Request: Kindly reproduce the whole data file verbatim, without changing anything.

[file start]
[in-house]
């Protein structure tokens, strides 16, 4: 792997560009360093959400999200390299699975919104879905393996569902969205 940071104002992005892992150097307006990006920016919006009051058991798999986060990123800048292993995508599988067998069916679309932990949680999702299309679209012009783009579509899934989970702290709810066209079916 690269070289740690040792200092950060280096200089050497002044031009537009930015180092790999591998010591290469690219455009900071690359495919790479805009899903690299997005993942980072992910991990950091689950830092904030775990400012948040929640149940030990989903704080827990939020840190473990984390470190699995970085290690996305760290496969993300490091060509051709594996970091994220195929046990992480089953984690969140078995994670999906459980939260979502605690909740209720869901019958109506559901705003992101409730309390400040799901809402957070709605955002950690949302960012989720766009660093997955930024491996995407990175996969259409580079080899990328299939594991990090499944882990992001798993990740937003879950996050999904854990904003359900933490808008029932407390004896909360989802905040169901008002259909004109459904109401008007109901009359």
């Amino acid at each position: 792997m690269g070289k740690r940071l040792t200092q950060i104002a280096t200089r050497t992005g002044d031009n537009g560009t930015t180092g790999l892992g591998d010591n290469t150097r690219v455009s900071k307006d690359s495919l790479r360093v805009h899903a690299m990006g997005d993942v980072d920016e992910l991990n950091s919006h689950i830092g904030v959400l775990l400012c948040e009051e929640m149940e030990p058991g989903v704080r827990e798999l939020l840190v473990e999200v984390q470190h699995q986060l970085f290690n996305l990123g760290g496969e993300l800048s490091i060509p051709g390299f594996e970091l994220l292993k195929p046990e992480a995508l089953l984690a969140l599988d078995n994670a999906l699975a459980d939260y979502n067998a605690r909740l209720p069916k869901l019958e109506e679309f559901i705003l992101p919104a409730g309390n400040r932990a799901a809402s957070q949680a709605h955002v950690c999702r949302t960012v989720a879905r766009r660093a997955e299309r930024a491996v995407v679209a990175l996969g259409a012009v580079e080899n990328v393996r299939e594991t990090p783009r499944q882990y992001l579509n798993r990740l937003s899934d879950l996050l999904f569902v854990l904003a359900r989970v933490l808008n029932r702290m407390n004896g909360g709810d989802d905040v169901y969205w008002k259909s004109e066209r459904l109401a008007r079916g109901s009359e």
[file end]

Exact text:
[in-house]
């Protein structure tokens, strides 16, 4: 792997560009360093959400999200390299699975919104879905393996569902969205 940071104002992005892992150097307006990006920016919006009051058991798999986060990123800048292993995508599988067998069916679309932990949680999702299309679209012009783009579509899934989970702290709810066209079916 690269070289740690040792200092950060280096200089050497002044031009537009930015180092790999591998010591290469690219455009900071690359495919790479805009899903690299997005993942980072992910991990950091689950830092904030775990400012948040929640149940030990989903704080827990939020840190473990984390470190699995970085290690996305760290496969993300490091060509051709594996970091994220195929046990992480089953984690969140078995994670999906459980939260979502605690909740209720869901019958109506559901705003992101409730309390400040799901809402957070709605955002950690949302960012989720766009660093997955930024491996995407990175996969259409580079080899990328299939594991990090499944882990992001798993990740937003879950996050999904854990904003359900933490808008029932407390004896909360989802905040169901008002259909004109459904109401008007109901009359």
């Amino acid at each position: 792997m690269g070289k740690r940071l040792t200092q950060i104002a280096t200089r050497t992005g002044d031009n537009g560009t930015t180092g790999l892992g591998d010591n290469t150097r690219v455009s900071k307006d690359s495919l790479r360093v805009h899903a690299m990006g997005d993942v980072d920016e992910l991990n950091s919006h689950i830092g904030v959400l775990l400012c948040e009051e929640m149940e030990p058991g989903v704080r827990e798999l939020l840190v473990e999200v984390q470190h699995q986060l970085f290690n996305l990123g760290g496969e993300l800048s490091i060509p051709g390299f594996e970091l994220l292993k195929p046990e992480a995508l089953l984690a969140l599988d078995n994670a999906l699975a459980d939260y979502n067998a605690r909740l209720p069916k869901l019958e109506e679309f559901i705003l992101p919104a409730g309390n400040r932990a799901a809402s957070q949680a709605h955002v950690c999702r949302t960012v989720a879905r766009r660093a997955e299309r930024a491996v995407v679209a990175l996969g259409a012009v580079e080899n990328v393996r299939e594991t990090p783009r499944q882990y992001l579509n798993r990740l937003s899934d879950l996050l999904f569902v854990l904003a359900r989970v933490l808008n029932r702290m407390n004896g909360g709810d989802d905040v169901y969205w008002k259909s004109e066209r459904l109401a008007r079916g109901s009359e």